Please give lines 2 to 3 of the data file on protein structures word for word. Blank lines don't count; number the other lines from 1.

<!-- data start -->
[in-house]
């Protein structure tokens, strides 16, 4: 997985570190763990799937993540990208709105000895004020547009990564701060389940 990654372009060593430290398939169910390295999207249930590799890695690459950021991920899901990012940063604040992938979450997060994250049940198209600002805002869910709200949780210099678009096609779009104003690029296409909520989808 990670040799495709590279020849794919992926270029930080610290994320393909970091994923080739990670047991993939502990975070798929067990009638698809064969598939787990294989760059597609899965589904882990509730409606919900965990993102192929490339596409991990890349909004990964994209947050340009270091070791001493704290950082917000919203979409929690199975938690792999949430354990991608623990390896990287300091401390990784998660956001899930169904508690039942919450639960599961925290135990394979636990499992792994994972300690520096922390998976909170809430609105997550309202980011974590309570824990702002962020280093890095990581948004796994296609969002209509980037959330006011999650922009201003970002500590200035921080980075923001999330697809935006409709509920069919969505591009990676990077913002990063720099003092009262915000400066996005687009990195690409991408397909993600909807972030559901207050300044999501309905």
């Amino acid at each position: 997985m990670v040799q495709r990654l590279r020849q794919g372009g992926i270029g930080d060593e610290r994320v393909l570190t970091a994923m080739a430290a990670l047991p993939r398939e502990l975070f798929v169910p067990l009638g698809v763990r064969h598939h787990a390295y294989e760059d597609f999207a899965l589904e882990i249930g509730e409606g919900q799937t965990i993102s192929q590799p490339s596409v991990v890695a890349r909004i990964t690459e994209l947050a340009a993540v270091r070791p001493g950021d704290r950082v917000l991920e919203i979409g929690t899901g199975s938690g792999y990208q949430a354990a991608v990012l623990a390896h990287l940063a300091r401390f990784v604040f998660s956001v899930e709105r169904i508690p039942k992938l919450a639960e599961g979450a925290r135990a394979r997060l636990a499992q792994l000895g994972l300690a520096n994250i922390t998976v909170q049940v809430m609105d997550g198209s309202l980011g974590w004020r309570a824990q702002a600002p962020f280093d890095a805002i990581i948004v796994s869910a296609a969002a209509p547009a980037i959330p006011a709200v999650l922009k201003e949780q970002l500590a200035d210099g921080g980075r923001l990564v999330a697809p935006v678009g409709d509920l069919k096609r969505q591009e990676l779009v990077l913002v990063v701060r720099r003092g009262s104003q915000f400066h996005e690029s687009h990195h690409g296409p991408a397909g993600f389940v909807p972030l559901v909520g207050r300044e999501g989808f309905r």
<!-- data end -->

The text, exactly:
């Protein structure tokens, strides 16, 4: 997985570190763990799937993540990208709105000895004020547009990564701060389940 990654372009060593430290398939169910390295999207249930590799890695690459950021991920899901990012940063604040992938979450997060994250049940198209600002805002869910709200949780210099678009096609779009104003690029296409909520989808 990670040799495709590279020849794919992926270029930080610290994320393909970091994923080739990670047991993939502990975070798929067990009638698809064969598939787990294989760059597609899965589904882990509730409606919900965990993102192929490339596409991990890349909004990964994209947050340009270091070791001493704290950082917000919203979409929690199975938690792999949430354990991608623990390896990287300091401390990784998660956001899930169904508690039942919450639960599961925290135990394979636990499992792994994972300690520096922390998976909170809430609105997550309202980011974590309570824990702002962020280093890095990581948004796994296609969002209509980037959330006011999650922009201003970002500590200035921080980075923001999330697809935006409709509920069919969505591009990676990077913002990063720099003092009262915000400066996005687009990195690409991408397909993600909807972030559901207050300044999501309905």
């Amino acid at each position: 997985m990670v040799q495709r990654l590279r020849q794919g372009g992926i270029g930080d060593e610290r994320v393909l570190t970091a994923m080739a430290a990670l047991p993939r398939e502990l975070f798929v169910p067990l009638g698809v763990r064969h598939h787990a390295y294989e760059d597609f999207a899965l589904e882990i249930g509730e409606g919900q799937t965990i993102s192929q590799p490339s596409v991990v890695a890349r909004i990964t690459e994209l947050a340009a993540v270091r070791p001493g950021d704290r950082v917000l991920e919203i979409g929690t899901g199975s938690g792999y990208q949430a354990a991608v990012l623990a390896h990287l940063a300091r401390f990784v604040f998660s956001v899930e709105r169904i508690p039942k992938l919450a639960e599961g979450a925290r135990a394979r997060l636990a499992q792994l000895g994972l300690a520096n994250i922390t998976v909170q049940v809430m609105d997550g198209s309202l980011g974590w004020r309570a824990q702002a600002p962020f280093d890095a805002i990581i948004v796994s869910a296609a969002a209509p547009a980037i959330p006011a709200v999650l922009k201003e949780q970002l500590a200035d210099g921080g980075r923001l990564v999330a697809p935006v678009g409709d509920l069919k096609r969505q591009e990676l779009v990077l913002v990063v701060r720099r003092g009262s104003q915000f400066h996005e690029s687009h990195h690409g296409p991408a397909g993600f389940v909807p972030l559901v909520g207050r300044e999501g989808f309905r």